Does prenatal yoga reduce labor pain?
Participation in a prenatal yoga program may help reduce labor pain, but reported effects vary from modest to moderate. (Strength of Recommendation: B; based on two moderate-quality randomized controlled trials [RCTs].)
A 2017 RCT (n = 60) studied the effects of a prenatal yoga program on labor pain vs. usual care among Iranian primigravida women 18 to 35 years of age.1 Participants had no prior experience with yoga. Those with high-risk complications during pregnancy or delivery, including nonelective cesarean, were excluded. The intervention included a one-hour supervised yoga class conducted three times per week between 26 and 37 weeks' gestation. Classes included five components: yoga asana (physical postures), chanting, breath awareness, meditation, and yoga nidra (yogic sleep). Participants were asked to perform daily yoga exercises and received weekly telephone calls to measure compliance. Labor pain and discomfort were measured using a 10-point visual analog scale at cervical dilation of 3 to 4 cm, then two hours later, then two hours after the second measurement. The yoga group had lower mean labor pain scores initially, and the difference increased throughout labor (2.6 vs. 3.6; P = .01 for the initial measurement; 3.6 vs. 6.0; P < .001 for the second measurement; and 3.9 vs. 8.4; P < .001 for the final measurement). There was no significant difference in use of analgesics between groups. There were no reported harms. The study was limited by lack of blinding, small sample size, narrow study population, and lack of reported compliance with the intervention.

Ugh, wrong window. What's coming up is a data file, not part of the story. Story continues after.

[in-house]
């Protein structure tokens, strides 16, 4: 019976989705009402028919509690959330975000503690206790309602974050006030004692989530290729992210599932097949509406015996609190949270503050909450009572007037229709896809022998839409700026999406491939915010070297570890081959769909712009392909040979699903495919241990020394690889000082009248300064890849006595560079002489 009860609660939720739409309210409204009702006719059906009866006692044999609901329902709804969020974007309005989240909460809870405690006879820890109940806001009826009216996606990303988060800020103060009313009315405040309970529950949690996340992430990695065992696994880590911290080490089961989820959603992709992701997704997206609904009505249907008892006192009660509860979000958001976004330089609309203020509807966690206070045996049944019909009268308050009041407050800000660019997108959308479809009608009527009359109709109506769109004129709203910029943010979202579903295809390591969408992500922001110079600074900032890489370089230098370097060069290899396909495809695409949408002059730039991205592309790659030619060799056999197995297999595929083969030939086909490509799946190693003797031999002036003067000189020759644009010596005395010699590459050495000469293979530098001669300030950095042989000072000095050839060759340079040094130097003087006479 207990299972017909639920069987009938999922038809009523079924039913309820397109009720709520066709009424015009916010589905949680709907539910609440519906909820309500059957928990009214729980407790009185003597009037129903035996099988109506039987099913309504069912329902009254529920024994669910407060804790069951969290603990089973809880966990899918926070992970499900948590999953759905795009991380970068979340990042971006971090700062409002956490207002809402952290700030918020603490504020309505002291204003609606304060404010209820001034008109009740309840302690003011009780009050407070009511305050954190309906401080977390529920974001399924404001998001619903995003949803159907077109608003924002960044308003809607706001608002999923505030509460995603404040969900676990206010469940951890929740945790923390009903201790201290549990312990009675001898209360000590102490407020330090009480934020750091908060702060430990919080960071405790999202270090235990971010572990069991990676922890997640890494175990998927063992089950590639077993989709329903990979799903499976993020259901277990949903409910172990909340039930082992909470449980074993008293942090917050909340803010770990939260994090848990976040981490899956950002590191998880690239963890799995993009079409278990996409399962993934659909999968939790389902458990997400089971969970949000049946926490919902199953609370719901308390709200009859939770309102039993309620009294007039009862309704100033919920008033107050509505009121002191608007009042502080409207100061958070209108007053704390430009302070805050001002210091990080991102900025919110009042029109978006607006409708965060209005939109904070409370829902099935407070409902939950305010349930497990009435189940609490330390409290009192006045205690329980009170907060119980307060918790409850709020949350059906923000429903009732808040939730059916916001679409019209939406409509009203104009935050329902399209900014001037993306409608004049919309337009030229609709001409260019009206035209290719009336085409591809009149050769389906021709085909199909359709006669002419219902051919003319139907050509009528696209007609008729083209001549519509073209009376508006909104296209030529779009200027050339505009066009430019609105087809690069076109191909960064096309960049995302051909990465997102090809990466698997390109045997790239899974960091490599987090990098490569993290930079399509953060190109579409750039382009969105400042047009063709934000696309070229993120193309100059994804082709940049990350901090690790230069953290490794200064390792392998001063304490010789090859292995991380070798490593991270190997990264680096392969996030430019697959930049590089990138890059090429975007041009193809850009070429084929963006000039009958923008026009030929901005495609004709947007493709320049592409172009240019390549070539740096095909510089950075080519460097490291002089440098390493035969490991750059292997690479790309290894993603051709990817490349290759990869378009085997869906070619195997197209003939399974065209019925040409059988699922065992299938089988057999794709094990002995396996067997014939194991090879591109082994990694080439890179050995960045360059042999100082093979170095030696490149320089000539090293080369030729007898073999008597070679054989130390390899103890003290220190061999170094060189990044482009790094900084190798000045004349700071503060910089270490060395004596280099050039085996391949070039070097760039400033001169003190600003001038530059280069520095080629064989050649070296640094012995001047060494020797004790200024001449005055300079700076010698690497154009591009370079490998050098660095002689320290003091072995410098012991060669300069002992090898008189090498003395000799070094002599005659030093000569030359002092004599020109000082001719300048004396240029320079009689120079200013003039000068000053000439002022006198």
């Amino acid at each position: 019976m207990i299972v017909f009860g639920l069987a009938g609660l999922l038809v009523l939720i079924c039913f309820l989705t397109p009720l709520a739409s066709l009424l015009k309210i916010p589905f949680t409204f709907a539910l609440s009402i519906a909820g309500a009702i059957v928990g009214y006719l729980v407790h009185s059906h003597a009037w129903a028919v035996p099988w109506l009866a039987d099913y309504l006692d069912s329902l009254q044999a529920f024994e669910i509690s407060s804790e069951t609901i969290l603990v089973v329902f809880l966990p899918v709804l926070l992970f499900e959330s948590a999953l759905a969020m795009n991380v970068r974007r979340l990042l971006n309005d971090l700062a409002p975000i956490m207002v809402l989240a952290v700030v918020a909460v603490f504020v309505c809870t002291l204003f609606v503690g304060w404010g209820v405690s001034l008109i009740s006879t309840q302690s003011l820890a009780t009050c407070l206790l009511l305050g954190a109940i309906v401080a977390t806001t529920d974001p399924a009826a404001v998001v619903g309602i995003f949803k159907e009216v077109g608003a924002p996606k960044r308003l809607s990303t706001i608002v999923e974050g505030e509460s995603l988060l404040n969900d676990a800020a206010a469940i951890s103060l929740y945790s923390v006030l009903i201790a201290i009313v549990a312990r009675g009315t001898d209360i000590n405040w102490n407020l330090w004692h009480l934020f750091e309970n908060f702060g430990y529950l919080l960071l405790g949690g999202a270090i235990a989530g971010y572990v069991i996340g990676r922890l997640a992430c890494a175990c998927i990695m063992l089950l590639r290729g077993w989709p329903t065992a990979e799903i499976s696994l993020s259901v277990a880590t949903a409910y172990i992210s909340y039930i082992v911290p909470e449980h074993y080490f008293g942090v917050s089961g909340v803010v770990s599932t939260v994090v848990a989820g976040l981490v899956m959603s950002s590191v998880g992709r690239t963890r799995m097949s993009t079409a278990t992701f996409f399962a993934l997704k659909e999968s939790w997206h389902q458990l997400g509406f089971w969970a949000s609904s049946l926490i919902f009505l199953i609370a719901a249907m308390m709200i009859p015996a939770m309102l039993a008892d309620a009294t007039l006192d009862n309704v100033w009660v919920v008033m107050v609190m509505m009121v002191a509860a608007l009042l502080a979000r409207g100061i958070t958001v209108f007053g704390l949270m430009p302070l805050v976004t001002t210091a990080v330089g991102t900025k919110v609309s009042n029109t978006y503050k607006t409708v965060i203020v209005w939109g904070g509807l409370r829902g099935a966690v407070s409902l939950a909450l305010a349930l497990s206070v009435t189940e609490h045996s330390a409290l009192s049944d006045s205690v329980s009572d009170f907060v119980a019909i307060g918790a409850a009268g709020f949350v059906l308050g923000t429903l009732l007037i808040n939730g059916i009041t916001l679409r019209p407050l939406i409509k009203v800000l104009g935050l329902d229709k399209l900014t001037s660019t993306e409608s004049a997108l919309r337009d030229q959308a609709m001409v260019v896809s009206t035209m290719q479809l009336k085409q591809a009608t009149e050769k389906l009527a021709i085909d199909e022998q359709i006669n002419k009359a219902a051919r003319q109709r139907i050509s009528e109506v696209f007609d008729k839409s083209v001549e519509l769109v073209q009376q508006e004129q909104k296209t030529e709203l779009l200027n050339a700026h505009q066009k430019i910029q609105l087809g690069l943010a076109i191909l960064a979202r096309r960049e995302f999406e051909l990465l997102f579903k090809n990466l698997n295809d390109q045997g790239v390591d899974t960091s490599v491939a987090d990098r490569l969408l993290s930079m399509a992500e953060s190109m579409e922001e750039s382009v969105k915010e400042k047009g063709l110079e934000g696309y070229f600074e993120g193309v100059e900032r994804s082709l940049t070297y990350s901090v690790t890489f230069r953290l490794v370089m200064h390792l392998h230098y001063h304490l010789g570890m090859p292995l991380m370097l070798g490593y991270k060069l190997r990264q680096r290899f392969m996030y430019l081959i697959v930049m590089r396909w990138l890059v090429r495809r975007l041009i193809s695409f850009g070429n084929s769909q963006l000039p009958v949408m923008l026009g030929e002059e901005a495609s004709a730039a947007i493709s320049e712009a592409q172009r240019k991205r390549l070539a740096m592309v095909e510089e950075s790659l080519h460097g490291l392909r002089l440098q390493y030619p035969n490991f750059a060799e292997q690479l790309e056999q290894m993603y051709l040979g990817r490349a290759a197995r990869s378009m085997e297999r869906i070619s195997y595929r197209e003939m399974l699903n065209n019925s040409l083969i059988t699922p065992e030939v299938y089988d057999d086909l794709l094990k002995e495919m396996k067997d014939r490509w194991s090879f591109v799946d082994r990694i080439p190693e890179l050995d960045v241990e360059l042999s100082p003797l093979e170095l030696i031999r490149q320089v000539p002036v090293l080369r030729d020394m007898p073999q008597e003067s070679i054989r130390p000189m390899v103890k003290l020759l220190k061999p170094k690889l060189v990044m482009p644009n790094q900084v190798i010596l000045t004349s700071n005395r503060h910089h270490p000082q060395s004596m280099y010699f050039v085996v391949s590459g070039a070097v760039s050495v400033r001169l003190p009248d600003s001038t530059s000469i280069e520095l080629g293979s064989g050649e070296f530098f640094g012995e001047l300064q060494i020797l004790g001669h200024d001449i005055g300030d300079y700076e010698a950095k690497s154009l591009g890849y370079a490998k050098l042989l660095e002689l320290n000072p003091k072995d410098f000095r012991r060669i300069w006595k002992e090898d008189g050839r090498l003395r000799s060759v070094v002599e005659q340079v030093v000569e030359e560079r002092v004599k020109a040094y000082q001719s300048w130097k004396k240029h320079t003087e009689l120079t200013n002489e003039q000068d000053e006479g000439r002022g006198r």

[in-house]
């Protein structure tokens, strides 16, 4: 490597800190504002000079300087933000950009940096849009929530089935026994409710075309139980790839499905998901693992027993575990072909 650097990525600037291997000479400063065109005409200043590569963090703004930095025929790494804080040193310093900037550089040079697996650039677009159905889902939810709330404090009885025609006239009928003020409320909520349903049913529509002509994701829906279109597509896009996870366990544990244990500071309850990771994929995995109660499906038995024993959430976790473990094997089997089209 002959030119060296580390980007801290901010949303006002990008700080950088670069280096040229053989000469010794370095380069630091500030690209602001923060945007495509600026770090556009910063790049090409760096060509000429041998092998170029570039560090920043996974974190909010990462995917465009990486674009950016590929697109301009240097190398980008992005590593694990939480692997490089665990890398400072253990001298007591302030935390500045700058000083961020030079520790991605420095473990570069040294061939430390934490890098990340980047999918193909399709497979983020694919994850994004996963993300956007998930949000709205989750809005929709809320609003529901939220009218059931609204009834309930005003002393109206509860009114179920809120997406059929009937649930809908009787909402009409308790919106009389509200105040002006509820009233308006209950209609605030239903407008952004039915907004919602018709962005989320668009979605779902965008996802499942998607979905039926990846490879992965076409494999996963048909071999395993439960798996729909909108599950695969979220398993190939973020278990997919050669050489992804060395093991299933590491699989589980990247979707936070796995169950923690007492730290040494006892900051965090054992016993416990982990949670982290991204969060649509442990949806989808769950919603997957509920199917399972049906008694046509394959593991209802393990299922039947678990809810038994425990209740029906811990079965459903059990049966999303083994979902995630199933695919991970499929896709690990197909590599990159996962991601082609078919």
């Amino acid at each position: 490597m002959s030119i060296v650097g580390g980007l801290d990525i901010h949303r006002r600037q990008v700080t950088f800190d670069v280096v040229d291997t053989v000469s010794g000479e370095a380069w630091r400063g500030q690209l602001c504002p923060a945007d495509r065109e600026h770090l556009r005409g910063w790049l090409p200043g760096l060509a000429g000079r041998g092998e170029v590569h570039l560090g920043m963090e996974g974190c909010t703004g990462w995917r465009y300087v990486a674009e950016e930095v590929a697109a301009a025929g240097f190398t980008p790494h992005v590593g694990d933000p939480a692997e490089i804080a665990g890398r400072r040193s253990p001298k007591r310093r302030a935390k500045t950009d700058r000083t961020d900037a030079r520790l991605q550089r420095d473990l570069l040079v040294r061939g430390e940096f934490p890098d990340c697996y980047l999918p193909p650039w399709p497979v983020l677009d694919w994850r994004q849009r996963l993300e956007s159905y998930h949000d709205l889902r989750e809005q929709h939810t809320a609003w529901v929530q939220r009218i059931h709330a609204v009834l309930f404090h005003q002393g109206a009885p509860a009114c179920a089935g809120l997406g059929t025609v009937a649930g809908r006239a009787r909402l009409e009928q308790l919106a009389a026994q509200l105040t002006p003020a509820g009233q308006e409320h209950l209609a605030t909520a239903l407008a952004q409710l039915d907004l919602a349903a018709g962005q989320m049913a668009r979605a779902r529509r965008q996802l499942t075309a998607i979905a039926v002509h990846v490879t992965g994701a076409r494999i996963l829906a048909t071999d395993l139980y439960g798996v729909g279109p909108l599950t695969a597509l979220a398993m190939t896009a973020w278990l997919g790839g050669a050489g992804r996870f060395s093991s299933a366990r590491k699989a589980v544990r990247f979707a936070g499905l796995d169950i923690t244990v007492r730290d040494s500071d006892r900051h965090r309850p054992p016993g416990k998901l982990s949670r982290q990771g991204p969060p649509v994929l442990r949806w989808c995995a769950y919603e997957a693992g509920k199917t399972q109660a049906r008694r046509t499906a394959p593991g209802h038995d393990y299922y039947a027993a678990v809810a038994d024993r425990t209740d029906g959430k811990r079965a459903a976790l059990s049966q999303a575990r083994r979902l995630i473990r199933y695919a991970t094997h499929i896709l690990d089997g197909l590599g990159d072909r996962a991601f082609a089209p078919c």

A 2008 RCT (n = 74) evaluated the effects of a prenatal yoga program on labor pain vs. usual care among Thai primigravida women 18 years and older who were receiving regular antenatal care.2 Participants had no prior experience with yoga. Women with high-risk complications were excluded. The intervention included six one-hour yoga sessions between 26 and 37 weeks' gestation. Sessions included basic pregnancy education, yoga asana, chanting, breath awareness, meditation, and a guided deep relaxation. Participants were asked to practice at home at least three times per week. Patient-reported labor pain was measured on a 100-point visual analog scale, and investigator-observed pain behaviors during labor were collected using a pain behavioral observation scale with scores ranging from 5 to 15 (lower scores indicate more perceived pain). Investigators collected data at three two-hour intervals after the onset of active labor. The yoga group had slightly lower pain scores (mean differences of 6.1, 4.7, and 4.6) and slightly lower pain behavior scores. There was no significant difference in use of analgesics between groups. There were no reported harms. The study was limited by lack of blinding, small sample size, unexplained attrition, narrow study population, unclear adherence to home practice, and lack of external validity of scores.
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